Down syndrome (DS), also called Trisomy 21, is a condition in which extra genetic material causes delays in the way a child develops, both mentally and physically. It affects about 1 in every 800 babies born in the United States.
The physical features and medical problems associated with Down syndrome can vary widely from child to child. While some kids with DS need a lot of medical attention, others lead healthy lives.
Though Down syndrome can't be prevented, it can be detected before a child is born. The health problems that may go along with DS can be treated, and many resources are available to help kids and their families who are living with the condition.
Signs and Symptoms
Kids with Down syndrome tend to share certain physical features such as a flat facial profile, an upward slant to the eyes, small ears, and a protruding tongue.
Low muscle tone (called hypotonia) is also characteristic of children with DS, and babies in particular may seem especially "floppy." Though this can and often does improve over time, most children with DS typically reach developmental milestones — like sitting up, crawling, and walking — later than other kids.
At birth, kids with DS are usually of average size, but they tend to grow at a slower rate and remain smaller than their peers. For infants, low muscle tone may contribute to sucking and feeding problems, as well as constipation and other digestive issues. Toddlers and older kids may have delays in speech and self-care skills like feeding, dressing, and toilet teaching.
Down syndrome affects kids' ability to learn in different ways, but most have mild to moderate intellectual impairment. Kids with DS can and do learn, and are capable of developing skills throughout their lives. They simply reach goals at a different pace — which is why it's important not to compare a child with DS against typically developing siblings or even other children with the condition.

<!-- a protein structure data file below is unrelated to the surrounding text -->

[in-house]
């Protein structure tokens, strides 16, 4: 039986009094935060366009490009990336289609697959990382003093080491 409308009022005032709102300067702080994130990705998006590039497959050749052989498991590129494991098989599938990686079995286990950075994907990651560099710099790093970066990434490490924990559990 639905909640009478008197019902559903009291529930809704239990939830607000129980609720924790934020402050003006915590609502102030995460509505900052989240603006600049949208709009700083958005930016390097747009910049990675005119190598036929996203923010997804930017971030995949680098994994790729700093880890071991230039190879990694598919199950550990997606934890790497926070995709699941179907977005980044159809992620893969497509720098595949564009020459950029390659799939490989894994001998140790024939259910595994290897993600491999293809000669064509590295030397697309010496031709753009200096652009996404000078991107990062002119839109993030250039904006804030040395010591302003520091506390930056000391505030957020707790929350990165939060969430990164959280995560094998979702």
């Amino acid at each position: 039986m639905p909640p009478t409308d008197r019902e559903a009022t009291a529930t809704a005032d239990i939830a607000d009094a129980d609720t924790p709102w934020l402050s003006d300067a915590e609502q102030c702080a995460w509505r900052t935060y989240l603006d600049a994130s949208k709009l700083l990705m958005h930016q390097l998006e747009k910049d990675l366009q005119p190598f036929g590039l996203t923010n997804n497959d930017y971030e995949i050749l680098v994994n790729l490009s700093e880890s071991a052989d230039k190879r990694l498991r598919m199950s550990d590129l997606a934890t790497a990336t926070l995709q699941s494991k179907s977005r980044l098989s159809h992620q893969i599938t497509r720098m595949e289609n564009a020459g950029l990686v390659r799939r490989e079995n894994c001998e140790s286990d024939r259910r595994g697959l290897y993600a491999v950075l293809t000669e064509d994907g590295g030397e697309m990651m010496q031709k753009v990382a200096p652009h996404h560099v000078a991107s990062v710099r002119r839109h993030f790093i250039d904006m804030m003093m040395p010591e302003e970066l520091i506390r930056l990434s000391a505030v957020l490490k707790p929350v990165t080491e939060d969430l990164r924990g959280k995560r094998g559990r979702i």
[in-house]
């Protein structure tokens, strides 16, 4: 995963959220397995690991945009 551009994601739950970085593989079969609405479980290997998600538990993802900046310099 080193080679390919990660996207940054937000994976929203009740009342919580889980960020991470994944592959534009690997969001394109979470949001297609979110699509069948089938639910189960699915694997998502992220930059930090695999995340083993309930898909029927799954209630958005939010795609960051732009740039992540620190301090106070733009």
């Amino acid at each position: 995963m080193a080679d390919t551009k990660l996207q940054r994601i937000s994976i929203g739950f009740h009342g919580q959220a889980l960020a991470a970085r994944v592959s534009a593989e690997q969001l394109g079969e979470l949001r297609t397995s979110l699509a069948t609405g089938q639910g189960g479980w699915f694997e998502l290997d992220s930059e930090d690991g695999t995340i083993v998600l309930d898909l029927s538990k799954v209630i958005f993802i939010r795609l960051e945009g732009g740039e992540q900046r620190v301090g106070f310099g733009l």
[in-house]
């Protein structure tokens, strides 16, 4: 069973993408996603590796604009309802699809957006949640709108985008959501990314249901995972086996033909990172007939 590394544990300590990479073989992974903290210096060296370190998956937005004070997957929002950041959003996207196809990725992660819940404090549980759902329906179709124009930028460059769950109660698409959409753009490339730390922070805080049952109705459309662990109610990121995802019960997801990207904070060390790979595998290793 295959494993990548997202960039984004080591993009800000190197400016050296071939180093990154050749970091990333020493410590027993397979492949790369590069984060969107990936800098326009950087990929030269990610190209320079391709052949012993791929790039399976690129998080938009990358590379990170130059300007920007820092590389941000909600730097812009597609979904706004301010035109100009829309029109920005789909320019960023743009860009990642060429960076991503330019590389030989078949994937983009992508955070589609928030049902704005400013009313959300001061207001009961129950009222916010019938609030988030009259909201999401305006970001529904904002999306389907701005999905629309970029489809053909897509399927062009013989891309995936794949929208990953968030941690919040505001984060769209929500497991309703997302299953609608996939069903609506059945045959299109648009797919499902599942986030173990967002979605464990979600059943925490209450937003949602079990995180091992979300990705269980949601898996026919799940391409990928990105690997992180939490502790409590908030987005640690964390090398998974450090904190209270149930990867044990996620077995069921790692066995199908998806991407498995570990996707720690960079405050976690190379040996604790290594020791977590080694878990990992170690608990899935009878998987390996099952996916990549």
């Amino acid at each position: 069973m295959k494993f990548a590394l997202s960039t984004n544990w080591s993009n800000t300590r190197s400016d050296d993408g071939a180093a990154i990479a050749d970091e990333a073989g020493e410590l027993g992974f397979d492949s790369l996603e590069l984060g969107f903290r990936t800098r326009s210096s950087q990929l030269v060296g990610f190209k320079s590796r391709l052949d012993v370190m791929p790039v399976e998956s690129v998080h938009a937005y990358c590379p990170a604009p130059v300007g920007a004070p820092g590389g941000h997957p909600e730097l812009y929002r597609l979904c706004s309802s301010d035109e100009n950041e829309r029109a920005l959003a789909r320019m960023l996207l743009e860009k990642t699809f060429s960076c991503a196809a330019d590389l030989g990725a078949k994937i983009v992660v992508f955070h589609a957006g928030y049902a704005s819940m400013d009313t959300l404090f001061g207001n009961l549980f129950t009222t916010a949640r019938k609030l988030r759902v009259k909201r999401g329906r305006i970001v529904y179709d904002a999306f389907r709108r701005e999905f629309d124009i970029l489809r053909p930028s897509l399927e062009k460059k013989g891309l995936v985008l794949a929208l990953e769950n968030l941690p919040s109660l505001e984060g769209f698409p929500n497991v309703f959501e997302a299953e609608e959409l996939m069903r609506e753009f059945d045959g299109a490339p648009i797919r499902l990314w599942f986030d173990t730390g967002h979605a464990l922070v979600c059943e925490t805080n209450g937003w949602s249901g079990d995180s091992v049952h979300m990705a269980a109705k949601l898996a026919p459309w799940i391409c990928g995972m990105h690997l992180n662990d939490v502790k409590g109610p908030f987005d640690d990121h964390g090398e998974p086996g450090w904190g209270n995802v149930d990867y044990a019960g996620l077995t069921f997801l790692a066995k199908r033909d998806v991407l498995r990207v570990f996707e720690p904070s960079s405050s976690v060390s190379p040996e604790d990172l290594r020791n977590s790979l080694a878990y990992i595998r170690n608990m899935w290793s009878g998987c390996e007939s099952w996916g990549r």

Kids with DS have a wide range of abilities, and there's no way to tell at birth what they will be capable of as they grow up.
Medical Problems Associated With DS
While some kids with DS have no significant health problems, others may experience a host of medical issues that require extra care. For example, almost half of all children born with DS will have a congenital heart defect.
Kids with Down syndrome are also at an increased risk of developing pulmonary hypertension, a serious condition that can lead to irreversible damage to the lungs. All infants with Down syndrome should be evaluated by a pediatric cardiologist.
Approximately half of all kids with DS also have problems with hearing and vision. Hearing loss can be related to fluid buildup in the inner ear or to structural problems of the ear itself. Vision problems commonly include strabismus (cross-eyed), near- or farsightedness, and an increased risk of cataracts.
Regular evaluations by an otolaryngologist (ear, nose, and throat doctor), audiologist, and an ophthalmologist are necessary to detect and correct any problems before they affect language and learning skills.
Other medical conditions that may occur more frequently in kids with DS include thyroid problems, intestinal abnormalities, seizure disorders, respiratory problems, obesity, an increased susceptibility to infection, and a higher risk of childhood leukemia. Upper neck abnormalities are sometimes found and should be evaluated by a doctor (these can be detected by cervical spine X-rays). Fortunately, many of these conditions are treatable.